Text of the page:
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Todd Suomela

vSTEM.org - 0 views

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    "The simulations on this site are meant to give students the ability to experiment on traditionally static textbook problems and examples. We believe experimenting with a flexible, dynamic system can give students deeper insights into core engineering concepts than that gained from solving for single snapshots of a system. Tweak variables; solve for unknowns; experiment; see what happens and figure out why. This site is also used to augment hands-on experiments, by tracking student training on lab equipment and comparing lab with simulated data.

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Todd Suomela

Young Men Are Playing Video Games Instead of Getting Jobs. That's OK. (For Now.) - Reas... - 0 views

  • Video games, like work, are basically a series of quests comprised of mundane and repetitive tasks: Receive an assignment, travel to a location, overcome some obstacles, perform some sort of search, pick up an item, and then deliver it in exchange for a reward—and, usually, another quest, which starts the cycle all over again. You are not playing the game so much as following its orders. The game is your boss; to succeed, you have to do what it says.
  • Instead of working, they are playing video games. About three quarters of the increase in leisure time among men since 2000 has gone to gaming. Total time spent on computers, including game consoles, has nearly doubled.

    You might think that this would be demoralizing. A life spent unemployed, living at home, without romantic prospects, playing digital time wasters does not sound particularly appealing on its face.

    Yet this group reports far higher levels of overall happiness than low-skilled young men from the turn of the 21st century. In contrast, self-reported happiness for older workers without college degrees fell during the same period. For low-skilled young women and men with college degrees, it stayed basically the same. A significant part of the difference comes down to what Hurst has called "innovations in leisure computer activities for young men."

    The problems come later.

    A young life spent playing video games can lead to a middle age without marketable skills or connections. "There is some evidence," Hurst pointed out, "that these young, lower-skilled men who are happy in their 20s become much less happy in their 30s or 40s." So are these guys just wasting their lives, frittering away their time on anti-social activities?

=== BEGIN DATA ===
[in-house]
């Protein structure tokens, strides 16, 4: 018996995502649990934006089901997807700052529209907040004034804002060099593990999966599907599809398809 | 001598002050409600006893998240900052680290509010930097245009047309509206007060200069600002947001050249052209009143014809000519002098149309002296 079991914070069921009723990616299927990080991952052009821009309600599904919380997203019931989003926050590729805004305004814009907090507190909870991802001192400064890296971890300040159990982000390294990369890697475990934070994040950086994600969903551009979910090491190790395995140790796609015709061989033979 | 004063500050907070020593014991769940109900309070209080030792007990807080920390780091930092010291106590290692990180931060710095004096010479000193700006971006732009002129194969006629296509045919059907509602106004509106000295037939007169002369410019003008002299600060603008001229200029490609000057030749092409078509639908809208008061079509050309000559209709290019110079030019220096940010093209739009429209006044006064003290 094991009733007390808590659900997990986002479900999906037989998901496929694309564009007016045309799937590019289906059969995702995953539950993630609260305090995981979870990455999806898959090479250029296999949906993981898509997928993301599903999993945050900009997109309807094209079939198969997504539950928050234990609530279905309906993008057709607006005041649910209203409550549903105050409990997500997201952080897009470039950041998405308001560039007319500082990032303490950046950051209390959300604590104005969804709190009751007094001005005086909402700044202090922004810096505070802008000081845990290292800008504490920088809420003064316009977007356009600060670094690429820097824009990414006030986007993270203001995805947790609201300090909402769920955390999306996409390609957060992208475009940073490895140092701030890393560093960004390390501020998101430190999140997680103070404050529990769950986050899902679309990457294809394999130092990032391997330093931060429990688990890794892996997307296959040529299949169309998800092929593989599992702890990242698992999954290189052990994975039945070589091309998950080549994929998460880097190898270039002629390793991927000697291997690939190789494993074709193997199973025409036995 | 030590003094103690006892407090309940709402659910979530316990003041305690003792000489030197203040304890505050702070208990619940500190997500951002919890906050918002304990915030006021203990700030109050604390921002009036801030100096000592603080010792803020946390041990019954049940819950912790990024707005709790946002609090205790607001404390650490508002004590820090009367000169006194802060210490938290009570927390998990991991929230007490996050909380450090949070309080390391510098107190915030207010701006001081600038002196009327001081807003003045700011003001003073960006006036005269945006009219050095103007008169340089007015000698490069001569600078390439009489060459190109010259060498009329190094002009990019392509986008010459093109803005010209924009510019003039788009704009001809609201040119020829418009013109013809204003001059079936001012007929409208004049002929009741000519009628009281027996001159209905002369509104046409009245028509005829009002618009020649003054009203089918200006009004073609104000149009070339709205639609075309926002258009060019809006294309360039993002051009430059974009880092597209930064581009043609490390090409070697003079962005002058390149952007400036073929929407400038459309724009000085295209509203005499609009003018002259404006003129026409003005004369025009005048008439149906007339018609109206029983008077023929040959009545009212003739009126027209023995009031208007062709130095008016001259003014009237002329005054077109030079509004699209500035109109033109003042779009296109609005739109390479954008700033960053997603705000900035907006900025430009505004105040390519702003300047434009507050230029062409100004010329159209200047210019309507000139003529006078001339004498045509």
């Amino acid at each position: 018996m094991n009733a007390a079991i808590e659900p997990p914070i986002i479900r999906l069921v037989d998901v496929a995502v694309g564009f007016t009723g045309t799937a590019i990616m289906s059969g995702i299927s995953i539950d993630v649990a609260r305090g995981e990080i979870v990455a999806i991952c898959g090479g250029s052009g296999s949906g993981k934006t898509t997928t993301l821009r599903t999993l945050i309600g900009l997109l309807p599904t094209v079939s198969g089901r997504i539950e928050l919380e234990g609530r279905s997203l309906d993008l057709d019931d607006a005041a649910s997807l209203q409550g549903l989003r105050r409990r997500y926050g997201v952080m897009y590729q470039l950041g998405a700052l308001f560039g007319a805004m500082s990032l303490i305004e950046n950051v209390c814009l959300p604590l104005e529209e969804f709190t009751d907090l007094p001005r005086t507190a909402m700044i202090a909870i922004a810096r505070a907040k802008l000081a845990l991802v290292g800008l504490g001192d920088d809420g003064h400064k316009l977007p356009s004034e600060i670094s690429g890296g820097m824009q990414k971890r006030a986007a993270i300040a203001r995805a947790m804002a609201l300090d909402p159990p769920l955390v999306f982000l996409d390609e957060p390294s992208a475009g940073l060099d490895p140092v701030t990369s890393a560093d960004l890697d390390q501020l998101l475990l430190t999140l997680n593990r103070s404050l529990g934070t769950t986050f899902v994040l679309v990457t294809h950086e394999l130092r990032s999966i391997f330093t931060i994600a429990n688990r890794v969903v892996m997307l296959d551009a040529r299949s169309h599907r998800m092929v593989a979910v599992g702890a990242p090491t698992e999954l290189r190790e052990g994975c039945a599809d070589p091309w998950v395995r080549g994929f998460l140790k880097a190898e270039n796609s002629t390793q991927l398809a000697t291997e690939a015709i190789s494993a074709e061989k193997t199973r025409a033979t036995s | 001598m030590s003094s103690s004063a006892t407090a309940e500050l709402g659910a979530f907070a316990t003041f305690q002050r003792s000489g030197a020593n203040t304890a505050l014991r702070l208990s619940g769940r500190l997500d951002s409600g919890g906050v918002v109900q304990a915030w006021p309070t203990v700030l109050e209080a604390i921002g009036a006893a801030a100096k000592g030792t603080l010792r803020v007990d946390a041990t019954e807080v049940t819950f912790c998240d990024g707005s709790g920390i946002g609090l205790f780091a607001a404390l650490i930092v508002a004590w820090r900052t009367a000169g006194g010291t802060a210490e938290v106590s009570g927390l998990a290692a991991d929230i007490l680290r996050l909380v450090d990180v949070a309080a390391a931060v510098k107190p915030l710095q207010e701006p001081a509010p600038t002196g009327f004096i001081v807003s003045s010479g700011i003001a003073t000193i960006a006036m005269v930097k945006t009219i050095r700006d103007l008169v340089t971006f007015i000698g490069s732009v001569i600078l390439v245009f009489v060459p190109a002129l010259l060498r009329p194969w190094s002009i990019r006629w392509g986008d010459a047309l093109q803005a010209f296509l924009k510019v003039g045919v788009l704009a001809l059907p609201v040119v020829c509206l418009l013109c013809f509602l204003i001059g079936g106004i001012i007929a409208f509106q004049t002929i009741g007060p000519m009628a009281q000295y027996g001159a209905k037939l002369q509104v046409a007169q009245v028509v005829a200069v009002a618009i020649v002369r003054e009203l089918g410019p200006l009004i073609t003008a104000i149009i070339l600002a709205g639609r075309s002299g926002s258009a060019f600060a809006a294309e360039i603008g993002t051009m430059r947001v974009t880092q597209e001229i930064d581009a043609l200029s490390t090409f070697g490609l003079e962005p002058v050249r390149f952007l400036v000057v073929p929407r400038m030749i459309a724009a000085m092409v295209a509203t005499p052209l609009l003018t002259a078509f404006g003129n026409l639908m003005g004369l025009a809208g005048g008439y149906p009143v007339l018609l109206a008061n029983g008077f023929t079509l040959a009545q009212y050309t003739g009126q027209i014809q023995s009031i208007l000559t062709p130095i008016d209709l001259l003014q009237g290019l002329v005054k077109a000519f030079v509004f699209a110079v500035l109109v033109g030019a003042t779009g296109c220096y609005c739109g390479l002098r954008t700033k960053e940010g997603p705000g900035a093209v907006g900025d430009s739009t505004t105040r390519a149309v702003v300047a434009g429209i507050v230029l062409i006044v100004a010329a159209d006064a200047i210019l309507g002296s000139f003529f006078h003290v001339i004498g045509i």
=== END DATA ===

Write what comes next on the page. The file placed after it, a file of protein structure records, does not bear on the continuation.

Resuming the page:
Hurst describes his figures as "staggering" and "shocking"—a seismic shift in the relationship of young men to work. "Men in their 20s historically are a group with a strong attachment to the labor force," he writes. "The decline in employment rates for low-skilled men in their 20s was larger than it was for all other sex, age, and skill groups during this same time period."

    But there's another way to think about the change: as a shift in their relationship to unemployment. Research has consistently found that long-term unemployment is one of the most dispiriting things that can happen to a person. Happiness levels tank and never recover. One 2010 study by a group of German r

  • A military shooter might offer a simulation of being a crack special forces soldier. A racing game might simulate learning to handle a performance sports car. A sci-fi role-playing game might simulate becoming an effective leader of a massive space colonization effort. But what you're really doing is training yourself to effectively identify on-screen visual cues and twitch your thumb at the right moment. You're learning to handle a controller, not a gun or a race car. You're learning to manage a game's hidden stats system, not a space station. A game provides the sensation of mastery without the actual ability.

    "It's a simulation of being an expert," Wolpaw says. "It's a way to fulfill a fantasy." That fantasy, ultimately, is one of work, purpose, and social and professional success.

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